A friend recently told me my life is crazy. You know, this whole “driving around the continent and staying with strangers for nearly a year on end” deal. Ten years ago, he said he wouldn’t have believed I’d ever do something like this. I agreed with him; I wouldn’t have believed me either.
I’ve taken a lot of crazy leaps these last few years, this #RunningTo road trip included. But the craziness had to start somewhere.
Before this road trip, there were the youth camps — summer excursions to Milwaukee, then Ridgecrest. Leaps into the geographical and emotional unknown alike.
Before the youth camps, there was my cross-country move — a 2,300-mile do-over deep into the wild, wild west. A leap into the unknown of rent checks, community, and adulthood.
But before all of those unknown leaps, there was the first unknown leap. The leap at 18 that initially took me to college. That middle-of-nowhere school in south Georgia I recently revisited as my ridiculous road trip winds down.
2010. That was the last time I set foot on Brewton-Parker’s darling campus three hours south of the hustle and bustle of Atlanta.
I visited some friends there five years ago, and it was a great reunion. But I’d have never had those friends to begin with had I not first leapt from another Christian school in another Georgian city where I never really fit in.
When searching for colleges, it only figured I leap even further south, deeper into a land lined with Confederate flags and boiled peanut stands. Way down to another Christian campus much like the one I was graduating from. It was a college campus I’d only visited once my senior year of high school, but there was something about it that felt like home to me.
I’d not felt home in years.
In August of 2005 I rode with my parents three hours south to Brewton-Parker College. We unloaded the minivan into my first dorm room, and I met my first roommate since my little brother in elementary school. Eventually, my parents left — literally left me standing in a parking lot as they made the long drive north.
I then proceeded to lock myself into my first dorm room, shut the blinds, and cry rivers into my pillow.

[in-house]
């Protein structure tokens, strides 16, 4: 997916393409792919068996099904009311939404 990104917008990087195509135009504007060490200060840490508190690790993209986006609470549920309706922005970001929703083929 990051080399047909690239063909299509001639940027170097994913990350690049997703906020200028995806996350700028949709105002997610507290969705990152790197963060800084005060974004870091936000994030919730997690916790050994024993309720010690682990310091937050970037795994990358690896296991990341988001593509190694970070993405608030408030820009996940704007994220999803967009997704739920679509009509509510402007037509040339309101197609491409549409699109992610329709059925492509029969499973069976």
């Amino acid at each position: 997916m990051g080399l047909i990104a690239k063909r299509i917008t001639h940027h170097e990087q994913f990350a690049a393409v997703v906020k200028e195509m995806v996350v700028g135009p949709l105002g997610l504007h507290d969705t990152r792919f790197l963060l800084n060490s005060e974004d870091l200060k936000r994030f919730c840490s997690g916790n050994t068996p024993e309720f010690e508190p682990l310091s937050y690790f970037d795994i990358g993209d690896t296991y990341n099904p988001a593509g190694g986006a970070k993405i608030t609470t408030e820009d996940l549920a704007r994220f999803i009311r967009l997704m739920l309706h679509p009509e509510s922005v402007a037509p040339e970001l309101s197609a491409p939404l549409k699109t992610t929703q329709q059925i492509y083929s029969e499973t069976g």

I devote an entire chapter to Brewton-Parker in Struggle Central, so I won’t rehash my entire journey here. Needless to say, I overcame those first couple weeks of leaping into the unknown. I started talking to people, started making friends over meals and hacky-sack circles, and I embraced the notion of eating whatever I wanted whenever I wanted.
I owe much of my growth and current existence to big flashy leaps like Camp Ridgecrest or YouthWorks or California. But every redemptive story of reversal starts somewhere, sometimes somewhere less flashy, and for me that place was Brewton-Parker.
Nine years removed from those southern Georgia fields of glory, it can be hard to remember the man I once was: the shy, ashamed teen of yesteryear.
You can write and recount your story all you want, but sometimes you must physically go back to those pivotal places to truly remember the man whose skin you once wore.
Brewton-Parker’s lake is nothing special. You can walk around the whole thing in ten minutes, and some of the benches along the circumference are rough and rickety. But there’s a certain charm to it all.
Of course, this is what Brewton-Parker’s lake looks like. This isn’t Harvard; this isn’t UGA. This is Brewton-Parker, and it’s beautiful in its own innocent Brewton-Parker way.
My favorite spot at Brewton-Parker was one of those rough rickety benches in the furthest away corner of the lake. During my single year on campus, I completed many-an-assignment on that peeling blue bench. I journaled there, I prayed there. I even sat there and cried on the phone with my mom when I was convinced I couldn’t stay on that blasted campus a minute longer.
That little bench and I went through a lot. With many alterations to Brewton-Parker’s campus in the last nine years, I wondered if my bench would even still be there.
I pulled back onto campus for the first time in five years and started walking around the lake, and for a moment I thought it was gone. I craned my neck and turned my head and visualized where I thought the bench had been, and I did not see it.
But with a few more steps and a few more degrees of perspective, my rugged little bench materialized. And like a reunion with a dear friend, I sat.
I was a different person nine years ago. So different. It’s hard to put into words.
Nine years ago, I wasn’t one to approach a stranger much less sleep in their home.
Nine years ago, I wasn’t one to hang out with friends or even make them. Be one.
Nine years ago, I wasn’t one to tell anybody, myself included, my deep dark secrets. Secrets were safer than exposure.
Brewton-Parker was the first time I willingly leapt into the unknown, and nine years later I’m thankful it wasn’t the last time.
I only called that campus home for a year, and yet so much erupted and blossomed within me that year. Without Brewton-Parker, I have no idea how California or camp or the rest of my life would have progressed.
I certainly wouldn’t have made those friendships. It’s been awesome revisiting many of those same precious people over this past week of my road trip.
I’m so grateful not just to write about pivotal places like Brewton-Parker, but for chances to revisit said places firsthand. To sit on an old familiar bench and stare out at an ordinary lake that doesn’t really take your breath away.
But then again, it kinda does.